15 May 2022
By Matthew Lusk
High-density, low-profile, aerodynamic racking solutions are becoming a popular solution for sites with extreme winds, particularly in land-constrained Caribbean.
Basic design of the system can be observed above. Rebar is installed in the ground with a top plate crimped on top. Modules are placed on the top plate with module clips screwed from above. The module frame becomes part of the substructure to minimize material usage. Standard design is 0.8 meters at lowest point and 1 meter at tallest. Courtesy of Meralli Projects
A case can easily be made for utilizing high-density, low profile ground mount racking solutions the Caribbean. This is based on the following parameters:
- High Wind Design of up to 180 mph (based on ASCE 7 – 10) with the most cost-effective foundations
- Long-term Insurability with high-wind design for hurricanes
- High-Density Efficient Land Usage
- Suitability for large variety of Soil Types
- 78 percent Reduction in Raw Material Usage
- Compact Shipping simplifies import process
- Simplicity of Install means local labor force can be utilized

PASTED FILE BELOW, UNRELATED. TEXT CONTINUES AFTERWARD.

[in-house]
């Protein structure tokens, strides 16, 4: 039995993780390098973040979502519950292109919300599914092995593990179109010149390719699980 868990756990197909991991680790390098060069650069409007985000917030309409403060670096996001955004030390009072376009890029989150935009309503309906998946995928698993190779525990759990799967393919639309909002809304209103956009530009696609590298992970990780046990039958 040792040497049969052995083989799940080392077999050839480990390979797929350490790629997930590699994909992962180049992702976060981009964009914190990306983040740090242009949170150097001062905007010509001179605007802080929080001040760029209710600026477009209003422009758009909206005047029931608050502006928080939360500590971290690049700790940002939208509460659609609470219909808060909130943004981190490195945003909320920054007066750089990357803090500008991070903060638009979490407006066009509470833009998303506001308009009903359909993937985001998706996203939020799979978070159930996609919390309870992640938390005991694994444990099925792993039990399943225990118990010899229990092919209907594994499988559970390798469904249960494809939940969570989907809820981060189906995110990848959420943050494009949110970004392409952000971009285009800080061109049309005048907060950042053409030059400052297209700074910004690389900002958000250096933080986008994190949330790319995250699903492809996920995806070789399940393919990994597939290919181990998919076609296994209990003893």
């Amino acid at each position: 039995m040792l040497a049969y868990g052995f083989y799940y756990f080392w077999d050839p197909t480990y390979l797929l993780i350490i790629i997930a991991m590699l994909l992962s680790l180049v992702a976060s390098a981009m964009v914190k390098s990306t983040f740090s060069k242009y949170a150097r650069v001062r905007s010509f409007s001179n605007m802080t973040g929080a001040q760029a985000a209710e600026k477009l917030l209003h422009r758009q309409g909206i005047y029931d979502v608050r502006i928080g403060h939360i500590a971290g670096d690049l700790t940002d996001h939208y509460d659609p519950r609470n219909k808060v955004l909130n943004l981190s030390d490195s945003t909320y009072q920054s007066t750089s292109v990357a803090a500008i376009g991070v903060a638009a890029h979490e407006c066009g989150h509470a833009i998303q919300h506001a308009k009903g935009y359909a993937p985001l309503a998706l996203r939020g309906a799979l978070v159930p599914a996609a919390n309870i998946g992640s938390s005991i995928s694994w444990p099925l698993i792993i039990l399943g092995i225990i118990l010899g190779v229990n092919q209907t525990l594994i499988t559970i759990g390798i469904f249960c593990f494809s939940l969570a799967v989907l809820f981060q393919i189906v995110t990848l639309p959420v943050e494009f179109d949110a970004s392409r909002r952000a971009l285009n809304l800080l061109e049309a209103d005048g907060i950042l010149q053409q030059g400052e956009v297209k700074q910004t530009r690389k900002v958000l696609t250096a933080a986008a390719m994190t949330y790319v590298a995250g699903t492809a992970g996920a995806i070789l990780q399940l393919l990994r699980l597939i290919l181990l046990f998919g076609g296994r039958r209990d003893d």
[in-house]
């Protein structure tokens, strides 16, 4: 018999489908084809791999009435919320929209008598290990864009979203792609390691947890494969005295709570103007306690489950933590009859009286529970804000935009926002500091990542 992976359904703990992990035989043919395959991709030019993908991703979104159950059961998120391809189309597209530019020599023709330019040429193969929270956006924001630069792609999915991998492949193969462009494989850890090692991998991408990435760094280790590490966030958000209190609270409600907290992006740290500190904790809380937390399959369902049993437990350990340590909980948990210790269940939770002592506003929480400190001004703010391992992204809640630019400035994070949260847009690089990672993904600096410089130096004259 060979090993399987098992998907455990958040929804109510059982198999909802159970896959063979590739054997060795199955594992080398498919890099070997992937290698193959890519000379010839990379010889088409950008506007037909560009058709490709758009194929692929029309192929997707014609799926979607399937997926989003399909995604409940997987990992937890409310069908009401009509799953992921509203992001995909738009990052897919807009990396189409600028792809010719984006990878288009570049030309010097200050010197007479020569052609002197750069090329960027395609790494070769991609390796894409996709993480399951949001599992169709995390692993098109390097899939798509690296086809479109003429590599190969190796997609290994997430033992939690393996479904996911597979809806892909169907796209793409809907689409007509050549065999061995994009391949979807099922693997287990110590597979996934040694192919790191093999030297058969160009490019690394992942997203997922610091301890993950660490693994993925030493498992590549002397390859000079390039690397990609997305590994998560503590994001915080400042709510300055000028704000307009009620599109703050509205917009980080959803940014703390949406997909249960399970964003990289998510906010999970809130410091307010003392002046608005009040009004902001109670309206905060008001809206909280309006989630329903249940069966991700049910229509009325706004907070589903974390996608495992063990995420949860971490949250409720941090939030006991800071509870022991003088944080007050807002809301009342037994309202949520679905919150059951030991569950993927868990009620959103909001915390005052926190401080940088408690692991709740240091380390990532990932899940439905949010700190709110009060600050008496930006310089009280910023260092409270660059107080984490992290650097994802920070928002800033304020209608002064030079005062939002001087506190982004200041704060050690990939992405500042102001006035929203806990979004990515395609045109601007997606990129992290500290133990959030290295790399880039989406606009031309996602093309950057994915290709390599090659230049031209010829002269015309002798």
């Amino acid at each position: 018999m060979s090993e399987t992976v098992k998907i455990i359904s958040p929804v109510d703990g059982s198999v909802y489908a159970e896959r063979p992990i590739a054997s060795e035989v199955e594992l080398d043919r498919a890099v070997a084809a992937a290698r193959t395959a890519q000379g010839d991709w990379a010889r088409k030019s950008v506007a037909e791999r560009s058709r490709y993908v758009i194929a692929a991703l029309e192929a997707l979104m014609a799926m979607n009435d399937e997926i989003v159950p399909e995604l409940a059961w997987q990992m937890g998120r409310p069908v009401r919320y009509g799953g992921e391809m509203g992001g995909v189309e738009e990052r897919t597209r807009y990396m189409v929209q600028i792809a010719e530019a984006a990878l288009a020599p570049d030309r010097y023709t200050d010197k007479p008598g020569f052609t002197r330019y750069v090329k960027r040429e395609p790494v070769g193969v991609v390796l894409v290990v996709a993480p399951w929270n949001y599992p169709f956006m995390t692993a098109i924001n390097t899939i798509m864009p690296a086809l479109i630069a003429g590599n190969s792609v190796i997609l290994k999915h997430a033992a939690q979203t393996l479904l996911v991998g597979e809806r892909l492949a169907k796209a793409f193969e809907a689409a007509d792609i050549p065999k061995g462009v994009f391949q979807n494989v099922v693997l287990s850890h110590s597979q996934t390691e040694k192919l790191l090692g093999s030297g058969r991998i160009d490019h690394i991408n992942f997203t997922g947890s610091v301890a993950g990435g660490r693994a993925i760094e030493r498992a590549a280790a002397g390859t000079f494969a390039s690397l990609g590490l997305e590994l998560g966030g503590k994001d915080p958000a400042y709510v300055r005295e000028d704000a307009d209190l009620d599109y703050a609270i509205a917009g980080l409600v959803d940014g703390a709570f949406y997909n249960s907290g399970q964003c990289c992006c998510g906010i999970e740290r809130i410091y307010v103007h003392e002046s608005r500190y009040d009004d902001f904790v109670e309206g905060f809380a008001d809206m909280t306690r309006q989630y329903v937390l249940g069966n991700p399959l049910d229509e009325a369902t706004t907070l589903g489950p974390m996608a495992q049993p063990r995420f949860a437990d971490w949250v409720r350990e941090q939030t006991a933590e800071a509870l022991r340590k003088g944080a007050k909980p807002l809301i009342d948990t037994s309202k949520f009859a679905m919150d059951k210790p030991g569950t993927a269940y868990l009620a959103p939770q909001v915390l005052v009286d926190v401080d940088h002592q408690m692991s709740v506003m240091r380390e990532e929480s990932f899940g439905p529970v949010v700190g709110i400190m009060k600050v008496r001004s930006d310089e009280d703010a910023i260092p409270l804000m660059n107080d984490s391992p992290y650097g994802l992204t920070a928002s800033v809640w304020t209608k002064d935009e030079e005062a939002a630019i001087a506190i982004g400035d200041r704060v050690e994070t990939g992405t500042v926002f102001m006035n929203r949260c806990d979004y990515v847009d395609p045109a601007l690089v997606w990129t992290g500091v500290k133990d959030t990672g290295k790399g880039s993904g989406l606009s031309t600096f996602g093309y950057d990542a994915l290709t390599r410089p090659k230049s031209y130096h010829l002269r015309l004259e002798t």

- Reduced EPC Costs leads to reduced LCOE versus trackers and Fixed Tilt Systems
High Wind Design – The racking solution has undergone extensive wind tunnel tests. It’s extremely aerodynamic, coming up to about waist level, which allows for it to achieve 180 mph winds with standard clamping solution (ASCE 7 – 10). Since it’s in an East West 8-degree tilt and low above-ground, there is minimal uplift to withstand much higher winds. There is already a project on the ground installed in the cyclone region of West Australia. There is an additional upcoming 8 MW project in the Caribbean with construction scheduled for this year.
High-Density, Land Use Efficiency – The solution can produce about 225 percent more MWh/acre than fixed tilt and tracker systems (according to DNV GL’s bankability report). As an example, a site in the central Caribbean (Dominican Republic) has a yield of ~1,532 kWh/kWp/year, which leads to 1,194 MWh/acre/year due to the efficient land use of ~0.78 MW DC/acre. For an island like Barbados, the solution is ~19 percent better with 1,819 kWh/kWp/year, 1,419 MWh/acre/year.
High-density and efficient land use can be observed above. Minimal materials with rebar bars that have been installed can also be seen to the right. Courtesy of Meralli Projects
High-density and efficient land use can be observed from birds eye view. Site as shown is under construction. Courtesy of Meralli Projects
Location and Sandy Soils – The solution becomes even more attractive the closer it is to the equator, making the Caribbean an ideal location. Additionally, the solution has a well-suited helical screw (anchor rod) that can be used in soft, sandy soils and only requires ~ 0.5-0.6 meter (1.64 – 1.96 ft.) foundation depth. A shallow foundation can prove useful to avoid hitting volcanic rock and removing the need for expensive pre-drilling.